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Until a few decades ago, many workers had the security of a pension or a guaranteed retirement benefit. With this aspect of their lives mostly taken care of, they could focus on saving for other goals like paying for their children’s college tuition or travel.
Then again, people were a lot more likely to stay at their jobs for a lifetime back then. Many people, including people in my own family, spent their entire lives working for one company so they could retire after 30+ years with all of their retirement needs taken care of.
Fast forward to 2018 and our lives rarely work out like that anymore. Workers are a lot more likely to change jobs, and those who do stay in the same career don’t always have a guaranteed retirement plan.
As the freelance economy takes hold, this will obviously get worse. According to a 2017 study from Upwork, nearly 50% of millennials were already freelancing last year. Further, they predict that more than half of all American workers will be freelancers by 2027. Freelancing is wonderful and all, and I should know since I’ve been self-employed since 2013. But, you get zero benefits when you work for yourself, and you certainly don’t get a pension.
Fortunately, there are plenty of ways to save for retirement on your own. Blueprint Income’s Personal Pension is one way to secure your own retirement because it creates a pension-like stream of income you can secure independent from your employer. This plan provides guaranteed income in retirement just like an employer pension would, with the exception that your check will come from an insurance company.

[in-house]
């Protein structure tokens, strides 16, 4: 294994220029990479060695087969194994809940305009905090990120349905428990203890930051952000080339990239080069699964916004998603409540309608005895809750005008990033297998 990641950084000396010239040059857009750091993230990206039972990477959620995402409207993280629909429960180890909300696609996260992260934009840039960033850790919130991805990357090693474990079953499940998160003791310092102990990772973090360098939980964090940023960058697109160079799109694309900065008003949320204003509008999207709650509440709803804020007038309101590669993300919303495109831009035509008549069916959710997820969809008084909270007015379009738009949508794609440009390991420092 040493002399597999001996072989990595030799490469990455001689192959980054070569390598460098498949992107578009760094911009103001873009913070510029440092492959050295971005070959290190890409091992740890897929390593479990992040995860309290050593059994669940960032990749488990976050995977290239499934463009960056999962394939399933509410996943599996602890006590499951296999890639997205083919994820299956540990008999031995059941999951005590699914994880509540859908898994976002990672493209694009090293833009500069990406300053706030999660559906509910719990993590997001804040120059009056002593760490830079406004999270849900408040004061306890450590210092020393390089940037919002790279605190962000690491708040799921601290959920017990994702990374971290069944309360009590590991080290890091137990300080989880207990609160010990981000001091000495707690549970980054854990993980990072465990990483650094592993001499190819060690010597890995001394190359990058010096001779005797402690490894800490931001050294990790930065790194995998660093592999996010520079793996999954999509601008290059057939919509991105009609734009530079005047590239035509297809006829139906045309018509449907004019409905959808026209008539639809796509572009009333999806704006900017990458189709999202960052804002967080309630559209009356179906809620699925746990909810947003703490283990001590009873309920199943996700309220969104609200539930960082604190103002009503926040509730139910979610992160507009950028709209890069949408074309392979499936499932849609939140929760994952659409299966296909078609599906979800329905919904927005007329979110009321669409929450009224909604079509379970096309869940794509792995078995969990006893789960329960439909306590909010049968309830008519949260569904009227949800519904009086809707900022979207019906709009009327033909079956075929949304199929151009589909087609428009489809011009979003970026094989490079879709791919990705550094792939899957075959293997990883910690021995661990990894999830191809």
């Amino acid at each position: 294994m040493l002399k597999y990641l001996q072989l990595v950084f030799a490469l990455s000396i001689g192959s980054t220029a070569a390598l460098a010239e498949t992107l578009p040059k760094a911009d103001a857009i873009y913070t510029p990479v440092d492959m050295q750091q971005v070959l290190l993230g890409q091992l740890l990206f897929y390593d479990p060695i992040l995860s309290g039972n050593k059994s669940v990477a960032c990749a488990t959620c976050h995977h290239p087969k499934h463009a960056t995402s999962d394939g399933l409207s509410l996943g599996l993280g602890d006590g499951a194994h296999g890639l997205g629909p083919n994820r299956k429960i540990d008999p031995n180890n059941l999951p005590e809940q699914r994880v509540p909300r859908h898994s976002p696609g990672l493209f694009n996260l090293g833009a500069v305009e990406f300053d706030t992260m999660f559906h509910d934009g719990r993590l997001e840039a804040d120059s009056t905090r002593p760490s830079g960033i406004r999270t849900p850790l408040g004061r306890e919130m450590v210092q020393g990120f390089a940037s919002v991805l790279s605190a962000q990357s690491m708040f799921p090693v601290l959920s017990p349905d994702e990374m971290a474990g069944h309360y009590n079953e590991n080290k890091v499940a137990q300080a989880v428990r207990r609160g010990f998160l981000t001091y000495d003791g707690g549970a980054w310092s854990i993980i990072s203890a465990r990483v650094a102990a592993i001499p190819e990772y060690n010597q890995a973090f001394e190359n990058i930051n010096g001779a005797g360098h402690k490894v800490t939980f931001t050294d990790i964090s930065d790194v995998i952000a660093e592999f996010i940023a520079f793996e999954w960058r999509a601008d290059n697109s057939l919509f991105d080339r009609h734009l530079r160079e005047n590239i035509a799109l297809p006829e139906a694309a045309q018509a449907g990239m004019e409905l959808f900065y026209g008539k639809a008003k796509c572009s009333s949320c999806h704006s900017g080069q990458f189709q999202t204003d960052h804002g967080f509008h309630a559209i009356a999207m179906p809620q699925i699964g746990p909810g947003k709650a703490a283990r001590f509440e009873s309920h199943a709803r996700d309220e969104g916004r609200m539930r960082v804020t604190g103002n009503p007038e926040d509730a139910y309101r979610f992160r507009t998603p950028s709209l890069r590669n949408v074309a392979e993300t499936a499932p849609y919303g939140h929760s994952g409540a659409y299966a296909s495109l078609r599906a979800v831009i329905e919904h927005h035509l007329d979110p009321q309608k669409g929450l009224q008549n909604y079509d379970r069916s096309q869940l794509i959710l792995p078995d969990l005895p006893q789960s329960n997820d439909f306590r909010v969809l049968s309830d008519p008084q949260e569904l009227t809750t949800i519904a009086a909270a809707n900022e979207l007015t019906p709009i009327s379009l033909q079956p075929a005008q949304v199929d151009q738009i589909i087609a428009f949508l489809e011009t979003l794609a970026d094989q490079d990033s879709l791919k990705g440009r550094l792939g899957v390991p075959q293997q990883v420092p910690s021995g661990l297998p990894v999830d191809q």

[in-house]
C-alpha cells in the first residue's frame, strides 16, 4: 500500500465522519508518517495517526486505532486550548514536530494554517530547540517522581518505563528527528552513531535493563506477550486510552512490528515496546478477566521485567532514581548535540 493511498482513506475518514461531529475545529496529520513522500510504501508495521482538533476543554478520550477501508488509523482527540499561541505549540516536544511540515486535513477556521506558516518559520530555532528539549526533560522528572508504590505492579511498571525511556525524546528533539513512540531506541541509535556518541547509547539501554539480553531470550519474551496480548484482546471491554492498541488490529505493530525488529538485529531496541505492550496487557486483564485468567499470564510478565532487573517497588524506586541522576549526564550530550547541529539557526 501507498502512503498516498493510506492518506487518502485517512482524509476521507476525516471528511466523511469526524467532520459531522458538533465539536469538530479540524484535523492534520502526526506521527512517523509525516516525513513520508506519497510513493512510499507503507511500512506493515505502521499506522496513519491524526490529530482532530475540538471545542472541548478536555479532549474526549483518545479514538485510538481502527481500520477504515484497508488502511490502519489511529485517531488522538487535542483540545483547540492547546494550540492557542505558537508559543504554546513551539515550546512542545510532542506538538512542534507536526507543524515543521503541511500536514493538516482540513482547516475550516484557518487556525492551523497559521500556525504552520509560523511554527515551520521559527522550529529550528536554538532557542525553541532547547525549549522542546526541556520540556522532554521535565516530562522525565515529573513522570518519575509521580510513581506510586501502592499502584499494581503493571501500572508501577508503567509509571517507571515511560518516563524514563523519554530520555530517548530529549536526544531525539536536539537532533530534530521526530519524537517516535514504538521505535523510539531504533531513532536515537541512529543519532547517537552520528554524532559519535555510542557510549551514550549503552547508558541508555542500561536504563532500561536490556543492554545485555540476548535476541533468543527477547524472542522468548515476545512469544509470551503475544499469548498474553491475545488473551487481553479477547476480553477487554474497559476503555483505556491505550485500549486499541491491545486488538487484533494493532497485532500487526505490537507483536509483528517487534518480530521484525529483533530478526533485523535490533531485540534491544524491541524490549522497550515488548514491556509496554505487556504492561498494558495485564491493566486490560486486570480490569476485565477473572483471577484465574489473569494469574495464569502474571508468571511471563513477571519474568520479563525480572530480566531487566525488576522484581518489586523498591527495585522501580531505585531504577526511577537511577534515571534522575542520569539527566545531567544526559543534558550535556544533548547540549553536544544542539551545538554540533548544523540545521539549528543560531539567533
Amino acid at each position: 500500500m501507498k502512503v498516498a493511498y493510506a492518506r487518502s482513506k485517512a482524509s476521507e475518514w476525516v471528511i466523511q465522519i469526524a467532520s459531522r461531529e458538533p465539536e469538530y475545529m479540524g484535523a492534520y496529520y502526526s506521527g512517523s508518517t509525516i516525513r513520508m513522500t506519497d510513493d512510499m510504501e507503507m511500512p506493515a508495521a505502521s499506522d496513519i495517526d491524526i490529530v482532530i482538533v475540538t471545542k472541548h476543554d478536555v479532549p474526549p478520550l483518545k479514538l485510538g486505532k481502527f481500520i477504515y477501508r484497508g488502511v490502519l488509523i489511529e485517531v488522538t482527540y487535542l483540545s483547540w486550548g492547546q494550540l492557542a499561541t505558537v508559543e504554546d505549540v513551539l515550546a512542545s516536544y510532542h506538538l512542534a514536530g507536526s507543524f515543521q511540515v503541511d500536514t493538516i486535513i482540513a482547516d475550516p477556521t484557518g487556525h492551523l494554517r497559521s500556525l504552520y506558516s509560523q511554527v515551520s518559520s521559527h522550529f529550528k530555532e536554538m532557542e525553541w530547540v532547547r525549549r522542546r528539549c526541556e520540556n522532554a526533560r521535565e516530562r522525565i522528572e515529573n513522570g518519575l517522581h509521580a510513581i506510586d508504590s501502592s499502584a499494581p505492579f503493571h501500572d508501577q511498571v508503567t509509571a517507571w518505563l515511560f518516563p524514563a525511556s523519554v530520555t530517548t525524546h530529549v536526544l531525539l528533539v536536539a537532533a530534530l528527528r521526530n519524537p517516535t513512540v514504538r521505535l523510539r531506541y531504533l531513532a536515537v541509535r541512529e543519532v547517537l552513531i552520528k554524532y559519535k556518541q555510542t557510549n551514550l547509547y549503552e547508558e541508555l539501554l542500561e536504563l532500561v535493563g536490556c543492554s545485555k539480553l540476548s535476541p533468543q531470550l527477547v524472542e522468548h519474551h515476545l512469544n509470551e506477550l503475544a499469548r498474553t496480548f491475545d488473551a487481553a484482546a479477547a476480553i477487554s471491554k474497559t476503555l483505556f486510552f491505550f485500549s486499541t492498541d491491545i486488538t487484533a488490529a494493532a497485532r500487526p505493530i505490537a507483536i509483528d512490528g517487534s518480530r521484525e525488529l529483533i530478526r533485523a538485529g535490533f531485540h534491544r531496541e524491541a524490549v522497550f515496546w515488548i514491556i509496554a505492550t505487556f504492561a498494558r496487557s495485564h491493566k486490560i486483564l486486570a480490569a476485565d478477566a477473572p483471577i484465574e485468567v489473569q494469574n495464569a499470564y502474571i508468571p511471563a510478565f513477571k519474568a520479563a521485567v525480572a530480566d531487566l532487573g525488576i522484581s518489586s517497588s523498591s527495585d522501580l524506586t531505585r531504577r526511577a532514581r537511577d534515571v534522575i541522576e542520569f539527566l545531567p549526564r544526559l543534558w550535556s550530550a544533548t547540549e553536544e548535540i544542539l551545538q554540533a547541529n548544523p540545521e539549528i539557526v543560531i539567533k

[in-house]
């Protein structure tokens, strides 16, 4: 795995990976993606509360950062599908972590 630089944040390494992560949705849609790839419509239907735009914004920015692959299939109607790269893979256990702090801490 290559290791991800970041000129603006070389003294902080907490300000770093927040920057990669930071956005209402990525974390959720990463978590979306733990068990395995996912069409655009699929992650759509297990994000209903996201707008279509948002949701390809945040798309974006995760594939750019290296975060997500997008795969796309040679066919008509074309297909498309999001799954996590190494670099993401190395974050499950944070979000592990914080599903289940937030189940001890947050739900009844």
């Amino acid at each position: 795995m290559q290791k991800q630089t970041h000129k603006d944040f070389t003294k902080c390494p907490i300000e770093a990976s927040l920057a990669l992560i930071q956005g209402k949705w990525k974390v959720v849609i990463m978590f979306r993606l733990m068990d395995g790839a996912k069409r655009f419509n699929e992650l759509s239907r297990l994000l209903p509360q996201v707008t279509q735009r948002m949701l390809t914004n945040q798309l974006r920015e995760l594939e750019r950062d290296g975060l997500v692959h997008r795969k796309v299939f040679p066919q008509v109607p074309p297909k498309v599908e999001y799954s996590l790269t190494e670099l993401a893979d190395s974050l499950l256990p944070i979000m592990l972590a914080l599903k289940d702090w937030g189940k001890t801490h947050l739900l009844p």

Why Just Investing in the Market for Retirement Is Risky
Without employers providing pensions, most of us are preparing for retirement with market investments like stocks, bonds, ETFs, and index funds. Thanks to 401(k)s, IRAs, and companies like Vanguard or Betterment, it’s really easy to do today. But, they leave us exposed to some risks that we might not be thinking of. These are risks that people didn’t have to worry about when they had pensions.
The Risk That You Outlive Your Savings (Longevity Risk)
Retirement is tricky to prepare for because we don’t know how long it’ll last. Do we need to save enough money for a 20-year retirement? Or a 30-year retirement? We don’t know because it depends on how long we live. With retirement savings, we have no guarantee that they’ll last as long as we’re alive. Programs like Social Security, pensions, and annuities don’t have this risk because they provide income that lasts as long as you live.